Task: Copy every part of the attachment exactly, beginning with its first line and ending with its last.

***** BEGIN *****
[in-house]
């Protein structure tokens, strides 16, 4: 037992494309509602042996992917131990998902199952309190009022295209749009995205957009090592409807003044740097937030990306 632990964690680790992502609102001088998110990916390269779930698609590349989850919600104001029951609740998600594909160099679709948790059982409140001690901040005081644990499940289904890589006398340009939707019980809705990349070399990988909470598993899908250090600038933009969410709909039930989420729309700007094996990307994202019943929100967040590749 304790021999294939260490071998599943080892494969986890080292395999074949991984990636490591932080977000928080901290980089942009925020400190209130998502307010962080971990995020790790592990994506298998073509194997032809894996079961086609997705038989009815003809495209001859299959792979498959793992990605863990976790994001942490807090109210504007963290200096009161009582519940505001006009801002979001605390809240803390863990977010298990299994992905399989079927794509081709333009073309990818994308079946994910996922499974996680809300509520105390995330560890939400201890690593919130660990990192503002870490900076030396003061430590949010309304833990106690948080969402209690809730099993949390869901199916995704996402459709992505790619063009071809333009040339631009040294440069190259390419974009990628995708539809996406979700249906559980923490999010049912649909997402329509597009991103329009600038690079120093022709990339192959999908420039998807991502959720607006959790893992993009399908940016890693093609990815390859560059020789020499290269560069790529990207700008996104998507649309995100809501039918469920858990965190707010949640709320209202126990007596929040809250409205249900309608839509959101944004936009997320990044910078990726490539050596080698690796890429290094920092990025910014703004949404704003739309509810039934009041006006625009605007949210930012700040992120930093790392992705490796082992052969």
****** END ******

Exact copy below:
[in-house]
């Protein structure tokens, strides 16, 4: 037992494309509602042996992917131990998902199952309190009022295209749009995205957009090592409807003044740097937030990306 632990964690680790992502609102001088998110990916390269779930698609590349989850919600104001029951609740998600594909160099679709948790059982409140001690901040005081644990499940289904890589006398340009939707019980809705990349070399990988909470598993899908250090600038933009969410709909039930989420729309700007094996990307994202019943929100967040590749 304790021999294939260490071998599943080892494969986890080292395999074949991984990636490591932080977000928080901290980089942009925020400190209130998502307010962080971990995020790790592990994506298998073509194997032809894996079961086609997705038989009815003809495209001859299959792979498959793992990605863990976790994001942490807090109210504007963290200096009161009582519940505001006009801002979001605390809240803390863990977010298990299994992905399989079927794509081709333009073309990818994308079946994910996922499974996680809300509520105390995330560890939400201890690593919130660990990192503002870490900076030396003061430590949010309304833990106690948080969402209690809730099993949390869901199916995704996402459709992505790619063009071809333009040339631009040294440069190259390419974009990628995708539809996406979700249906559980923490999010049912649909997402329509597009991103329009600038690079120093022709990339192959999908420039998807991502959720607006959790893992993009399908940016890693093609990815390859560059020789020499290269560069790529990207700008996104998507649309995100809501039918469920858990965190707010949640709320209202126990007596929040809250409205249900309608839509959101944004936009997320990044910078990726490539050596080698690796890429290094920092990025910014703004949404704003739309509810039934009041006006625009605007949210930012700040992120930093790392992705490796082992052969």